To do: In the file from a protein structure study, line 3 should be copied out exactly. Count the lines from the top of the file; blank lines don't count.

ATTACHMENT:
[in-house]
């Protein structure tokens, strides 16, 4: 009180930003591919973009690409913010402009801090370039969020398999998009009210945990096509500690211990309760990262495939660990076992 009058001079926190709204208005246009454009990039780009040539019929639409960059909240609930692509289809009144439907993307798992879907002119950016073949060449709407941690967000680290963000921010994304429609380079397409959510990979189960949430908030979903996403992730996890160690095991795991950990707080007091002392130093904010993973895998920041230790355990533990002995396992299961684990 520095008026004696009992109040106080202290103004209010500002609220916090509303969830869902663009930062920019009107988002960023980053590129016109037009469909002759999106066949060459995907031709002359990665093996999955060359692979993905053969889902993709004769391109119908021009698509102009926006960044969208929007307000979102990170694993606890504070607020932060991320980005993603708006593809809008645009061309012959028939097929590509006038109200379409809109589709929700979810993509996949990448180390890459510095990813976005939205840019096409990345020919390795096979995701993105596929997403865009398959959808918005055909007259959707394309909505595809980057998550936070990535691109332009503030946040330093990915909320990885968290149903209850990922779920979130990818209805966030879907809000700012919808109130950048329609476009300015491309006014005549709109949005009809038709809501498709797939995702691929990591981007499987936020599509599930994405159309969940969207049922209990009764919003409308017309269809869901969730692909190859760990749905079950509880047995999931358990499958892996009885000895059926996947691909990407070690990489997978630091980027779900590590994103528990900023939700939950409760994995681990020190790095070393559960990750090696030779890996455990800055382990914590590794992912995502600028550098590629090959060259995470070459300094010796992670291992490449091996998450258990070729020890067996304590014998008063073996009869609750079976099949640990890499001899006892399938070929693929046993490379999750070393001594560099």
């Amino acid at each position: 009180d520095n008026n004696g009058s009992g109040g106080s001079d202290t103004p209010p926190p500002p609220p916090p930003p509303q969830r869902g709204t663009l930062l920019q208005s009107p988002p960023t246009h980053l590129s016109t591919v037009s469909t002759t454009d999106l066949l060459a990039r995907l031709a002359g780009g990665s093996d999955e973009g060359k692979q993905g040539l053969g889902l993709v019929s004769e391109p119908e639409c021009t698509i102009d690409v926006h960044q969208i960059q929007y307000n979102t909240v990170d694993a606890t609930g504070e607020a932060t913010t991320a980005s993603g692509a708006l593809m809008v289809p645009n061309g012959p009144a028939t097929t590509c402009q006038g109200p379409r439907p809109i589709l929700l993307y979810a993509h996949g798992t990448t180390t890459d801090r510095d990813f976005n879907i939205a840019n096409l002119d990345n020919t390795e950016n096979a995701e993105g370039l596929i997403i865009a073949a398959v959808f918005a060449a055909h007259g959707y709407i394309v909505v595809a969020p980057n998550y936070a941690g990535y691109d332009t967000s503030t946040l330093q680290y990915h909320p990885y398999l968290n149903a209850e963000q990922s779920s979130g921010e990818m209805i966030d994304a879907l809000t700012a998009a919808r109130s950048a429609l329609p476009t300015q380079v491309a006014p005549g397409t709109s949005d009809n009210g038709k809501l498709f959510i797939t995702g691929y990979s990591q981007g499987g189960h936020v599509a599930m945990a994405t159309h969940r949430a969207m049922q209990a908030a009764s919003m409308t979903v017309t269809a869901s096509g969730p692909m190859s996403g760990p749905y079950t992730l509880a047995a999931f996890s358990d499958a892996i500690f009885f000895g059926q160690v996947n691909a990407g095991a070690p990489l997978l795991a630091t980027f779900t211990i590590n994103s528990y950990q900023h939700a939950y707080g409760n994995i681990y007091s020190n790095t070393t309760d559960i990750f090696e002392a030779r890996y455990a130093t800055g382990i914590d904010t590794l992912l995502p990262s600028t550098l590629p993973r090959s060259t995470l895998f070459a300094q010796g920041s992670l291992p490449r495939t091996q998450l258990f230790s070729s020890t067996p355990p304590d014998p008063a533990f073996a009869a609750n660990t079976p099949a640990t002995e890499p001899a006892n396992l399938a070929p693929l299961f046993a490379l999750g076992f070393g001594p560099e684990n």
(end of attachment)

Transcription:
């Amino acid at each position: 009180d520095n008026n004696g009058s009992g109040g106080s001079d202290t103004p209010p926190p500002p609220p916090p930003p509303q969830r869902g709204t663009l930062l920019q208005s009107p988002p960023t246009h980053l590129s016109t591919v037009s469909t002759t454009d999106l066949l060459a990039r995907l031709a002359g780009g990665s093996d999955e973009g060359k692979q993905g040539l053969g889902l993709v019929s004769e391109p119908e639409c021009t698509i102009d690409v926006h960044q969208i960059q929007y307000n979102t909240v990170d694993a606890t609930g504070e607020a932060t913010t991320a980005s993603g692509a708006l593809m809008v289809p645009n061309g012959p009144a028939t097929t590509c402009q006038g109200p379409r439907p809109i589709l929700l993307y979810a993509h996949g798992t990448t180390t890459d801090r510095d990813f976005n879907i939205a840019n096409l002119d990345n020919t390795e950016n096979a995701e993105g370039l596929i997403i865009a073949a398959v959808f918005a060449a055909h007259g959707y709407i394309v909505v595809a969020p980057n998550y936070a941690g990535y691109d332009t967000s503030t946040l330093q680290y990915h909320p990885y398999l968290n149903a209850e963000q990922s779920s979130g921010e990818m209805i966030d994304a879907l809000t700012a998009a919808r109130s950048a429609l329609p476009t300015q380079v491309a006014p005549g397409t709109s949005d009809n009210g038709k809501l498709f959510i797939t995702g691929y990979s990591q981007g499987g189960h936020v599509a599930m945990a994405t159309h969940r949430a969207m049922q209990a908030a009764s919003m409308t979903v017309t269809a869901s096509g969730p692909m190859s996403g760990p749905y079950t992730l509880a047995a999931f996890s358990d499958a892996i500690f009885f000895g059926q160690v996947n691909a990407g095991a070690p990489l997978l795991a630091t980027f779900t211990i590590n994103s528990y950990q900023h939700a939950y707080g409760n994995i681990y007091s020190n790095t070393t309760d559960i990750f090696e002392a030779r890996y455990a130093t800055g382990i914590d904010t590794l992912l995502p990262s600028t550098l590629p993973r090959s060259t995470l895998f070459a300094q010796g920041s992670l291992p490449r495939t091996q998450l258990f230790s070729s020890t067996p355990p304590d014998p008063a533990f073996a009869a609750n660990t079976p099949a640990t002995e890499p001899a006892n396992l399938a070929p693929l299961f046993a490379l999750g076992f070393g001594p560099e684990n």